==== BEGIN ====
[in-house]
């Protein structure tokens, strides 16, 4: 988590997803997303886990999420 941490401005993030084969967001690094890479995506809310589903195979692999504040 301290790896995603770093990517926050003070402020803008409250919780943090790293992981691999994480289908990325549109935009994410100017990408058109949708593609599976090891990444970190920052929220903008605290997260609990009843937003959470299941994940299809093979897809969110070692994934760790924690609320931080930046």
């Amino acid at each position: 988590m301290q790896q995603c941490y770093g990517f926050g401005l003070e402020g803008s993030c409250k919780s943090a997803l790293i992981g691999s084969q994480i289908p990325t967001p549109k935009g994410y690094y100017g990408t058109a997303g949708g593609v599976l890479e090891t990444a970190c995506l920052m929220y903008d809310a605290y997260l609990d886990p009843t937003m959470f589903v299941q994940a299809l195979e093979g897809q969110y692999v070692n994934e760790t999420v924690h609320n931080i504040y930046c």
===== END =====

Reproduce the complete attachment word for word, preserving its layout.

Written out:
[in-house]
């Protein structure tokens, strides 16, 4: 988590997803997303886990999420 941490401005993030084969967001690094890479995506809310589903195979692999504040 301290790896995603770093990517926050003070402020803008409250919780943090790293992981691999994480289908990325549109935009994410100017990408058109949708593609599976090891990444970190920052929220903008605290997260609990009843937003959470299941994940299809093979897809969110070692994934760790924690609320931080930046």
């Amino acid at each position: 988590m301290q790896q995603c941490y770093g990517f926050g401005l003070e402020g803008s993030c409250k919780s943090a997803l790293i992981g691999s084969q994480i289908p990325t967001p549109k935009g994410y690094y100017g990408t058109a997303g949708g593609v599976l890479e090891t990444a970190c995506l920052m929220y903008d809310a605290y997260l609990d886990p009843t937003m959470f589903v299941q994940a299809l195979e093979g897809q969110y692999v070692n994934e760790t999420v924690h609320n931080i504040y930046c």